How to avoid becoming a victim of religious persecution

An evangelical pastor’s struggle to find peace after being persecuted for his faith is a cautionary tale of what can happen to people who choose not to be a part of the church.

The pastor, who has been called “the face of evangelical Christianity” and the “God-fearing preacher” by the National Review, spoke with The Lad about his struggles with faith and how his faith has been the biggest catalyst for his healing.

The story is told in the Lad Bible, which is an audio book on faith and redemption, published by the Christian Research Council and distributed by the Council on Biblical Manhood and Womanhood.

It was originally published in 2005 and has been reprinted many times.

Here are some excerpts from the audio book.

The Lad is a weekly show that provides an intimate look at faith and Christian life.

It is produced by the Center for the Study of American Christianity at The Catholic University of America.

It has been produced and broadcast by Catholic Television Network, Catholic Broadcasting Network, and is available in Spanish, English, and French.

You’ve always been known as a preacher.

And you’re known for being an expert on the Bible.

What led you to being a preacher?

What made me feel comfortable with what I was doing was I was raised in a very conservative Christian family.

And I was a preacher at the time.

I wasn’t particularly religious.

So I was able to get into a position where I was very comfortable with the Bible and what it stood for.

And it was the first time I could talk about the Bible with people, in a way that they weren’t able to.

I went to a church with a large, large congregation.

And so I knew there were people who had a different kind of view of the Bible than I did.

And then I would get into debates with them, where I would go into this very deep discussion about the differences between the Bible in my day and the Bible today, and I would bring up the fact that there are these differences between what the Bible was written in ancient times and the present day.

And they would say, “Well, you know, if you are the pastor, you’re a fundamentalist and you have to teach the Bible to all the people in your congregation.”

And that was really upsetting to me.

I just felt like I was preaching the Bible, and they were all listening.

So, I just thought, Well, I’ll try to make a difference.

And so, that led me to believe that I could speak to people and I could influence people and they would listen.

And that led to my preaching work.

I started preaching the Gospel.

And, you can find me at the front of churches and on the back of churches preaching the gospel.

And my preaching has really, really, helped people understand what I stood for, what I believed in, and the truth about God and about Christ.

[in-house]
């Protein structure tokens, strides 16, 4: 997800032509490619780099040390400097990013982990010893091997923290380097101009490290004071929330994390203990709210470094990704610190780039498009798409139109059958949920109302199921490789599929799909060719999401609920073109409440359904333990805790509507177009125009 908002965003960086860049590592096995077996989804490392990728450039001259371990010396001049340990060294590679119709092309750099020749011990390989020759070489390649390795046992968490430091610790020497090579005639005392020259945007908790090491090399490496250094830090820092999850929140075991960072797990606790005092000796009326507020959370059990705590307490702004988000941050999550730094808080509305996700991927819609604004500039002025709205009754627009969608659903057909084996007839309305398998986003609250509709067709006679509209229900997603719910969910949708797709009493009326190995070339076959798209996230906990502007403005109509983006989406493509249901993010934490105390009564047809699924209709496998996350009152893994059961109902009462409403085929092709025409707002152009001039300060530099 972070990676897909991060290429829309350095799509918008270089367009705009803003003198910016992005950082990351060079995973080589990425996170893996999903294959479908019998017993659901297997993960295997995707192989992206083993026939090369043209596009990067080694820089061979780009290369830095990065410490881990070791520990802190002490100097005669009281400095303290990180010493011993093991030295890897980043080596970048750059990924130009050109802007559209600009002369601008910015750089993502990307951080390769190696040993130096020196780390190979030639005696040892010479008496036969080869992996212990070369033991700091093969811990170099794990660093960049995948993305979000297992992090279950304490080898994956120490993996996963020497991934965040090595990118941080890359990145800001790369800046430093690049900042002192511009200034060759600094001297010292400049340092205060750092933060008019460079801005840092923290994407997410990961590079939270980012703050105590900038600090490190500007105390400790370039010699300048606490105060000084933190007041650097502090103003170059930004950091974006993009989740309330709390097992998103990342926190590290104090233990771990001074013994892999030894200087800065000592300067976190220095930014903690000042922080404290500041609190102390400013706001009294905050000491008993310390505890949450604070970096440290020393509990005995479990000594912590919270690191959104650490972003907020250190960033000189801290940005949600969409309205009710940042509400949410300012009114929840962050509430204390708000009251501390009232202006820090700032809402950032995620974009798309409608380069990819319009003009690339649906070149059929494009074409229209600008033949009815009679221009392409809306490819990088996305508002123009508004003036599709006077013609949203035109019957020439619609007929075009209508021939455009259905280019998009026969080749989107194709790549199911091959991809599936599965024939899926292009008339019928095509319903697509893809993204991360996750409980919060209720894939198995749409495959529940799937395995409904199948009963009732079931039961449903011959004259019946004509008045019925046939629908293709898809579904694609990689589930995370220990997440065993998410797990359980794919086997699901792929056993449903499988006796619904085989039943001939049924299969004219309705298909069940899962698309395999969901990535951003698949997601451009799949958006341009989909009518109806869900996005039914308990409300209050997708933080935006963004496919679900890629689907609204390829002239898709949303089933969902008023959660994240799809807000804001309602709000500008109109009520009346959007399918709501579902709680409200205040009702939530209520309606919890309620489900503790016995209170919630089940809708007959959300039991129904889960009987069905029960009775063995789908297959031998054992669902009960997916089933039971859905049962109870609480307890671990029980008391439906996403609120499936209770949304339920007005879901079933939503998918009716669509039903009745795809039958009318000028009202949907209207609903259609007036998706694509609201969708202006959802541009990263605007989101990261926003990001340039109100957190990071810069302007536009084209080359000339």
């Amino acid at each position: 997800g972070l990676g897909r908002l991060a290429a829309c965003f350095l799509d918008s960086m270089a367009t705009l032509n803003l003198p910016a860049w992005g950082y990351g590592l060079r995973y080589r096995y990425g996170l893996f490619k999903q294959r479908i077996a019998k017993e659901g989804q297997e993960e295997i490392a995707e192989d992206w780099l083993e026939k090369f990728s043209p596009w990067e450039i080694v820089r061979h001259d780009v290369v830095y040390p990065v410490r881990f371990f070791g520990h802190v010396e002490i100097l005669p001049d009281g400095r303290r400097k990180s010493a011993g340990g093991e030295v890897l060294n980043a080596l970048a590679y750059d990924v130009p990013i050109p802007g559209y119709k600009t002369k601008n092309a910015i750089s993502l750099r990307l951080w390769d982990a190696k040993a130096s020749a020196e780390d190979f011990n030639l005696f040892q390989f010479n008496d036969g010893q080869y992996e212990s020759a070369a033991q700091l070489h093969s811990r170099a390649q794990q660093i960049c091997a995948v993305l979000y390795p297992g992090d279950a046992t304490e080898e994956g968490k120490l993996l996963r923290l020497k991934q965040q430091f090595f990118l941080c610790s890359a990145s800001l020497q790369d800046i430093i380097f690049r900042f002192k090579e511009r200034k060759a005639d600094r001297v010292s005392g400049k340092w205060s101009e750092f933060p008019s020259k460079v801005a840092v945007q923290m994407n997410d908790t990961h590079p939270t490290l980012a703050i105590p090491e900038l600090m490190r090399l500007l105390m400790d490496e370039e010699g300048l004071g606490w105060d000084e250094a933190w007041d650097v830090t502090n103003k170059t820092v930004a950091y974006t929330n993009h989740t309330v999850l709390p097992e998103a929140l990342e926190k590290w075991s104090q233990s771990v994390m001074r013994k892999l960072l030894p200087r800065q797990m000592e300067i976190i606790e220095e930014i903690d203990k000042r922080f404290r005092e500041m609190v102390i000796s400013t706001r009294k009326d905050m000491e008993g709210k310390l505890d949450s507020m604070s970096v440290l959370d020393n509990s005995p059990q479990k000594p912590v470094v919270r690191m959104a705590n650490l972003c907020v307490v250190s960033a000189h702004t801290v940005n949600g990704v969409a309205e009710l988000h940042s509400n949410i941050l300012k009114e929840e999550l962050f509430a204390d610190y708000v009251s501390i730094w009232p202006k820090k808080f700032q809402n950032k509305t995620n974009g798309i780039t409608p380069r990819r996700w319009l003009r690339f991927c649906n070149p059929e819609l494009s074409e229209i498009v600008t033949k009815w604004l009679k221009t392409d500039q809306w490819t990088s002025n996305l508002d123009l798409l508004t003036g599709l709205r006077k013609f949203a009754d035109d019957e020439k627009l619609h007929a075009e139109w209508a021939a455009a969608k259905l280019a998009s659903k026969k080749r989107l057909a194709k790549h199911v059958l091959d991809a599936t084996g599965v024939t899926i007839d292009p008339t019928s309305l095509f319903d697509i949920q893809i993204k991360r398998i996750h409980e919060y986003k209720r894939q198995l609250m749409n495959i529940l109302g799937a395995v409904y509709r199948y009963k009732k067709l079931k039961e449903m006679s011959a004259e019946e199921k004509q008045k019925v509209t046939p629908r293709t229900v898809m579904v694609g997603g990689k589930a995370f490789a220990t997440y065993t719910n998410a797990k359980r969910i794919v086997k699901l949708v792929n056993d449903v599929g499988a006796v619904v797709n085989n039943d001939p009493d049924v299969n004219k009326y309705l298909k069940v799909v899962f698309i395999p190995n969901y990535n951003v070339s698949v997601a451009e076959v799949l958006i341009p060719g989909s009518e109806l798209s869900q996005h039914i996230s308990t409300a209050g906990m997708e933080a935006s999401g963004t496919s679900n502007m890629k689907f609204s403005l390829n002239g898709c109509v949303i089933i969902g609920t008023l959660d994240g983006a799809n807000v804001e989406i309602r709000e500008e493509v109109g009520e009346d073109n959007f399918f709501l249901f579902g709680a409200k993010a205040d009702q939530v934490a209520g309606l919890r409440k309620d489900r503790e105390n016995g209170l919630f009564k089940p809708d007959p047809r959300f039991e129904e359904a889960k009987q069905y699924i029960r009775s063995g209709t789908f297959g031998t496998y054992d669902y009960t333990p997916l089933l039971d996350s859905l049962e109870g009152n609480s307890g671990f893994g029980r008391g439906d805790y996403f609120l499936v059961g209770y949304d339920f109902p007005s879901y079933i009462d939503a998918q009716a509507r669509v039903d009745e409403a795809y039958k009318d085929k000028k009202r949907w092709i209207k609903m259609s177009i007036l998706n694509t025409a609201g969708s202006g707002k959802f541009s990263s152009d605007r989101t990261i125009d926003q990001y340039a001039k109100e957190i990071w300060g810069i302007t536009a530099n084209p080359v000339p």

And what led you into evangelical Christianity?

What was your motivation for joining the evangelical movement?

I grew up in the 1960s, 1970s.

The Bible was the bible.

I was told that God spoke to Moses, and God spoke in the Bible; God spoke through the Bible through Moses.

And God spoke by the book of Moses.

I saw it all around me.

The New Testament was a holy book, and it was filled with God’s Word.

And people would read it and they knew it was true.

And the Bible has been, has been a source of comfort and a source to people all over the world, because it was not just an ordinary book.

It came from God.

And in the book is the Holy Bible.

The Holy Bible is the Bible that was translated into Hebrew and Greek by the Apostle Paul.

And he was the one who, you might say, the greatest translator of the Old Testament.

And I saw God speaking to me, but I didn’t know how.

And to understand how I was speaking, I had to have a teacher.

And what I wanted to do was go and talk to people.

I wanted people to know about my message.

I want people to believe what I believe.

And if you go to a Bible class, if people come to class, and ask me questions, I want them to know what I’m teaching them.

And this was the Bible I grew up with.

And when I was in high school, I was like, I’m going to go to college.

And we were looking for a place to study theology and philosophy.

And of course, it was like the first choice, right?

You could get into theology and history and theology and science and mathematics and philosophy and philosophy, but you couldn’t get into the Bible because there was no one that would teach it.

And after I went to college, I decided to take a course in the history of the Church and to study the Bible so that I would know what the Old and New Testaments stand for.

The First CenturyBible has always been the bible for me.

It’s been a way